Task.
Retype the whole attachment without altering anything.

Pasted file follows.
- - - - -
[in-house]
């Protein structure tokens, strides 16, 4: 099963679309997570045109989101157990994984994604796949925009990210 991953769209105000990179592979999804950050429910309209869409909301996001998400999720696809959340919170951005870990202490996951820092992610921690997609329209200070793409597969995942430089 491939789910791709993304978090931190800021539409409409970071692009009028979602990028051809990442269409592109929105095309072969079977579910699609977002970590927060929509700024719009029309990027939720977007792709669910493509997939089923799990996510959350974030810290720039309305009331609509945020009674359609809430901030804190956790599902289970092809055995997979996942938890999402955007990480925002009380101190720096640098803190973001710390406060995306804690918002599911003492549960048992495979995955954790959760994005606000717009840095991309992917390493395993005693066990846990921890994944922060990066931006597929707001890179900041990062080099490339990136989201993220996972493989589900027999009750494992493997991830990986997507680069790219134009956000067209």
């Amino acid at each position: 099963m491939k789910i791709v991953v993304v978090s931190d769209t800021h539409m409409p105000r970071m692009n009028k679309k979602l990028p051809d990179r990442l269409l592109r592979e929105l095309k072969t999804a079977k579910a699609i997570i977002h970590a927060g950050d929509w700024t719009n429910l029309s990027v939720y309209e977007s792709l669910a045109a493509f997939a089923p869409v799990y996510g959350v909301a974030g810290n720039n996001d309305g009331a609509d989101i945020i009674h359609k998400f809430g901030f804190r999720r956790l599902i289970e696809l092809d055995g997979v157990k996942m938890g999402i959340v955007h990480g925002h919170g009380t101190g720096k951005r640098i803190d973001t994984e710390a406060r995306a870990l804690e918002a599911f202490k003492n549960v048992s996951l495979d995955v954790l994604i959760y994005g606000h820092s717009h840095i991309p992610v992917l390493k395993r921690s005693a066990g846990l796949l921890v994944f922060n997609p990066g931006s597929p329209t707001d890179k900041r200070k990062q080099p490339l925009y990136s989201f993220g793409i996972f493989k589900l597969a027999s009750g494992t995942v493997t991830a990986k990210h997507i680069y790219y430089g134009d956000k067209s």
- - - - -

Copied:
[in-house]
């Protein structure tokens, strides 16, 4: 099963679309997570045109989101157990994984994604796949925009990210 991953769209105000990179592979999804950050429910309209869409909301996001998400999720696809959340919170951005870990202490996951820092992610921690997609329209200070793409597969995942430089 491939789910791709993304978090931190800021539409409409970071692009009028979602990028051809990442269409592109929105095309072969079977579910699609977002970590927060929509700024719009029309990027939720977007792709669910493509997939089923799990996510959350974030810290720039309305009331609509945020009674359609809430901030804190956790599902289970092809055995997979996942938890999402955007990480925002009380101190720096640098803190973001710390406060995306804690918002599911003492549960048992495979995955954790959760994005606000717009840095991309992917390493395993005693066990846990921890994944922060990066931006597929707001890179900041990062080099490339990136989201993220996972493989589900027999009750494992493997991830990986997507680069790219134009956000067209």
């Amino acid at each position: 099963m491939k789910i791709v991953v993304v978090s931190d769209t800021h539409m409409p105000r970071m692009n009028k679309k979602l990028p051809d990179r990442l269409l592109r592979e929105l095309k072969t999804a079977k579910a699609i997570i977002h970590a927060g950050d929509w700024t719009n429910l029309s990027v939720y309209e977007s792709l669910a045109a493509f997939a089923p869409v799990y996510g959350v909301a974030g810290n720039n996001d309305g009331a609509d989101i945020i009674h359609k998400f809430g901030f804190r999720r956790l599902i289970e696809l092809d055995g997979v157990k996942m938890g999402i959340v955007h990480g925002h919170g009380t101190g720096k951005r640098i803190d973001t994984e710390a406060r995306a870990l804690e918002a599911f202490k003492n549960v048992s996951l495979d995955v954790l994604i959760y994005g606000h820092s717009h840095i991309p992610v992917l390493k395993r921690s005693a066990g846990l796949l921890v994944f922060n997609p990066g931006s597929p329209t707001d890179k900041r200070k990062q080099p490339l925009y990136s989201f993220g793409i996972f493989k589900l597969a027999s009750g494992t995942v493997t991830a990986k990210h997507i680069y790219y430089g134009d956000k067209s």